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Nasa Parker Solar Probe: mission to ‘touch the Sun’ gets off to rocky start

The Week logo The Week 13/08/2018 Cameron Tait

Nasa’s mission to “touch the Sun” is under way following the launch of the Parker Solar Probe early on Sunday morning. 

The satellite was due to lift off on Saturday, but a technical fault forced the US space agency to postpone the launch, The Guardian reports. 

The probe finally blasted off from Cape Canaveral space port, in Florida, the following day at at 3:31am (8:13am UK time) - only to experience technical troubles around 40 minutes into the flight.

According to The Sunday Times, Nasa briefly lost contact with the spacecraft, creating a “nervous” atmosphere in the mission control room until communications resumed. 

The $1.5bn (£1.2bn) mission marks the agency’s first attempt at sending a probe to the centre of the solar system, where the craft will get within 3.8 million miles of the Sun’s surface, Metro reports. 

3-2-1%u2026 and we have liftoff of Parker #SolarProbe atop @ULAlaunch%u2019s #DeltaIV Heavy rocket. Tune in as we broadcast our mission to %u201Ctouch%u201D the Sun: https://t.co/T3F4bqeATB pic.twitter.com/Ah4023Vfvn

Nasa Parker Solar Probe: mission to ‘touch the Sun’ gets off to rocky start © ®Bill Ingalls/NASA via Getty Images® Nasa Parker Solar Probe: mission to ‘touch the Sun’ gets off to rocky start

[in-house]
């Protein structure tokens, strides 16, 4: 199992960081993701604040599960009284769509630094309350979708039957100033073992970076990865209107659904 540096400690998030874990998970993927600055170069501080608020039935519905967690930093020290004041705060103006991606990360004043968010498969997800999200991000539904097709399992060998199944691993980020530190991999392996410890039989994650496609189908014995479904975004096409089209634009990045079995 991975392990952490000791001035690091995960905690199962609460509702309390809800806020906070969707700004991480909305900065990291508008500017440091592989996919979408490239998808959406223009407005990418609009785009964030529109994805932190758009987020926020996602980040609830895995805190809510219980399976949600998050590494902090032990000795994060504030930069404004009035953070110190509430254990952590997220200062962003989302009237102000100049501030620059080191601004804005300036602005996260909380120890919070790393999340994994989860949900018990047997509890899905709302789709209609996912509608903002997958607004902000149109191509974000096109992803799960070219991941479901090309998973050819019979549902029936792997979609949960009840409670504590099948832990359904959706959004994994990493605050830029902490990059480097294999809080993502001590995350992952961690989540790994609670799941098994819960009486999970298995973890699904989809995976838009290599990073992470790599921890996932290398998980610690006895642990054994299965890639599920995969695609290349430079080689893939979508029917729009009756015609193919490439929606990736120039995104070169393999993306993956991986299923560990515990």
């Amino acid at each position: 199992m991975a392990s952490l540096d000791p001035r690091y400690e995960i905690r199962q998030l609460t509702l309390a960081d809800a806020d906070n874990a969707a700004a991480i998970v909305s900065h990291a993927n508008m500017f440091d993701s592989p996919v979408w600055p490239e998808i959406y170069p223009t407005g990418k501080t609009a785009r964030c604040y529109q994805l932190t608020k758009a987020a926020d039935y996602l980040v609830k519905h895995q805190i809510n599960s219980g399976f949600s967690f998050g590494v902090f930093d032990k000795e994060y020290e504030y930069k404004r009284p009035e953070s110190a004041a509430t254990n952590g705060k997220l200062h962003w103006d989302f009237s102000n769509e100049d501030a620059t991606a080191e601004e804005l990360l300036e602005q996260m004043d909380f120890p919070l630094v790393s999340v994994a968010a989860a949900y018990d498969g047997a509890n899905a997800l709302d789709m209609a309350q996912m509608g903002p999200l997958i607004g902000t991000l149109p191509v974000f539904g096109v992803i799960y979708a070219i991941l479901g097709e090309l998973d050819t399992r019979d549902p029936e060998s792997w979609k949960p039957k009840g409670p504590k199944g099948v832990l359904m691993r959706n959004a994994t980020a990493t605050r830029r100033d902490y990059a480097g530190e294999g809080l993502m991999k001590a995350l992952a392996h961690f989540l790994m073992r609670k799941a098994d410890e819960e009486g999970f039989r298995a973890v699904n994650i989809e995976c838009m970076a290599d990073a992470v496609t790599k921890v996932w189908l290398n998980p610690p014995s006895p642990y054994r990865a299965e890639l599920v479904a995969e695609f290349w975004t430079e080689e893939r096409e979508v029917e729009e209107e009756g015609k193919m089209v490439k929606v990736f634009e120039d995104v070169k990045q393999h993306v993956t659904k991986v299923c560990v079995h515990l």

— NASA (@NASA) 12 August 2018

Although that distance may sound too far to justify Nasa’s claim that it will “touch” the star’s surface, the probe is expected to break through the Sun’s atmosphere - known as the Corona - a total of 24 times over seven years while gathering data about its climate.

The spacecraft is named after Eugene Parker, a 91-year-old physicist who first predicted the existence of solar wind in 1958, the Daily Express says. 

While “only the size of a car”, the satellite is tough enough to withstand temperatures of 1,300C and to travel at speeds of up to 430,000mph, the newspaper adds.

Scientists expect the Parker Solar Probe to cover the 89-million-mile distance to the Sun’s Corona by November, after using Venus’s gravitational pull as a slingshot towards the star in October, Sky News reports.

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